Five years before Ray Mann would sign up for the United States Army, before he would travel across the country and world and see signs of poverty that would stick with him into his old age, the Japanese attack on Pearl Harbor became an unexpected catalyst that sent the U.S. reeling headfirst into World War II.

At the time, Mann, at 13, didn’t fully understand what the attack meant. After years of collecting scrap metal with his brothers and campaigning on the homefront, he joined the military in May 1946 fresh out of high school and allowed only by parent permission, and the reality began to sink in.

Nearly 80 years after the Dec. 7 attack on Peark Harbor, Mann is one of a handful of Finney County World War II veterans still living in Garden City, now that many of his fellow members of the “Greatest Generation” have either died or moved away.

The local American Legion roster, which tracks all local Legion members but not necessarily all veterans, lists seven World War II veterans still living in town, and another five have since moved across Kansas or to other states, said Jim Arwine, American Legion Post 9 adjutant.

There have been several strides in recent years to preserve the stories of local veterans, said Steve Quakenbush, executive director of the Finney County Historical Society. In 2002, the historical society published a detailed record of over 200 Finney County veterans’ stories, capturing the experiences of those that served in WWII, Korea, Vietnam and Desert Storm.

That book, “Those Who Served” and The Garden City Telegram’s book, “Called to Serve,” an expansive collection of photos, letters and articles honoring southwest Kansas veterans of the last 100 years, are both good resources for those looking to better understand veterans’ experiences, Quakenbush said.

Both are currently available in the Finney County Historical Museum’s store.

Additional documents and materials from the time period, as well as the stories veterans have brought forward since the book’s publishing, also sit in the society’s files, Quakenbush said.

Some of those stories are still living through the retellings of the men and women that lived them. Mann and fellow veteran Lloyd Joyce, who joined the U.S. Army in 1942 at age 21, still live in Garden City.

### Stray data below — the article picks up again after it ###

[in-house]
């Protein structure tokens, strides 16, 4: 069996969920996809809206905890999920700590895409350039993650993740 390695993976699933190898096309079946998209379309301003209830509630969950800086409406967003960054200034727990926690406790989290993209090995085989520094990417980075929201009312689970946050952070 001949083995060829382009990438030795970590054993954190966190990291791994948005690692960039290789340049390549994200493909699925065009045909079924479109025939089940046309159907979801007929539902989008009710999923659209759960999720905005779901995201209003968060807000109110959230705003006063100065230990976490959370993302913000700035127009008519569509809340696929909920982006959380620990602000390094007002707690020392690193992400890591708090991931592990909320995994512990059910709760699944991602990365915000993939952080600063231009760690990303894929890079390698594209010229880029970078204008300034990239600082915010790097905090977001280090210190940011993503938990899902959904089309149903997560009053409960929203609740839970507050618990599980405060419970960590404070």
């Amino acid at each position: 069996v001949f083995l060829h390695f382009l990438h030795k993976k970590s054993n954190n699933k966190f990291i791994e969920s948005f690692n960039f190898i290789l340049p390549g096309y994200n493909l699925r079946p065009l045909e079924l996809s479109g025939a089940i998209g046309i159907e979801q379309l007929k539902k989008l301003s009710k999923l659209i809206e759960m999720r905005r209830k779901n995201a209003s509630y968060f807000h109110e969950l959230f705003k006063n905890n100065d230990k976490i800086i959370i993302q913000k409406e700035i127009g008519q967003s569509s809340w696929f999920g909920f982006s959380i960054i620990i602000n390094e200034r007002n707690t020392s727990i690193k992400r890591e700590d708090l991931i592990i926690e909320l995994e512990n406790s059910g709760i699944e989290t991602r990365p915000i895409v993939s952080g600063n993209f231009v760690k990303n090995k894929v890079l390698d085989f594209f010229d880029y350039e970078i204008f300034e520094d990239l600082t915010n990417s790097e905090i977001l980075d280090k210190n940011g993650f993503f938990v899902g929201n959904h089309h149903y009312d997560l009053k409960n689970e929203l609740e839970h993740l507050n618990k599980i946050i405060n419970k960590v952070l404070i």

Mann traveled to Hawaii, Guam and the Philippines, watching over Japanese prisoners of war as part of a military police battalion and then policing the city of Manila. The Filipinos he interacted with had little to nothing in the aftermath of Japanese occupation and the town was desperate, Mann said. He remembers children looking through the soldiers’ garbage for food. His clothes smelled of the sewer water they were washed in.

Joyce began his tour in familiar territory: three months of orchestrating horses in a cavalry in Australia in case the force needed to quickly face Japanese troops landing in the area. Over the next few months, he would travel through the South Pacific, not meeting Japanese forces directly, but hearing the bombs they dropped nearby every night. Regardless, there was sarsaparilla and bananas and great-tasting rations, he said.

In New Britain, he was surprised to see a stray dog run through enemy lines and past his patrol, unfazed. In New Guinea, as nearly a fifth of his regiment was lost to combat or sickness, he fell ill to malaria, a disease that would resurface in his body long after the war. In the Philippines, when soldiers lacked water, they’d stretch out ponchos over overturned helmets to catch rain or curl leaves to guide runoff into canteens, Joyce said. He eventually was wounded in the back. Some of his compatriots were buried at sea.

As they sailed to California after the end of the war, he and his friends changed into their uniforms and tossed their old clothes off the side of the ship. Too late, one realized his wallet was still in the pocket.

Joyce’s daughter, Melodie Sterling, still living in Garden City, didn’t hear these types of stories as a child, she said. The echoes of war her father told her and her brothers then were more sanitized and, when possible, funny. Now and then, she said she feels immense pride for what her father fought for.

Men of agriculture, Joyce a lifelong Finney County farmer and Mann a director of Kansas State University Extension offices, the veterans spent their lives entrenched in their communities. Both were involved with the American Legion, Joyce marking his 50th year with the group in 1997. For years, he would build relationships with fellow veterans, including some that fought in World War I, he said. For both men, there was an instant understanding among those that had served.

“I hardly ever had a friend or an acquaintance or something that wasn’t a veteran...” Mann said. “I always pick out the veterans.”

As generations fade, we lose a “resource of information of our past,” Quakenbush said, and he said he encourages all veterans to gather photos of that period and record recollections and memories with their loved ones.

“Firsthand experiences, whether they were in battle or not, are an important part of the history that we want to maintain today for future generations,” Quakenbush said.

WWII veterans were “inspiring because they were so dedicated to the mission,” Arwine said, and he loved hearing their stories. They never complained or looked for glory, but they got it anyway. To him, any time left with veterans should also be spent honoring them, whether they fought a “heroes’” war in WWII, faced public backlash in the Vietnam era or are still serving today.

“When they’re around we enjoy talking to them, and at the Legion we do have the tendency to dote on them because they are special,” Arwine said about WWII veterans.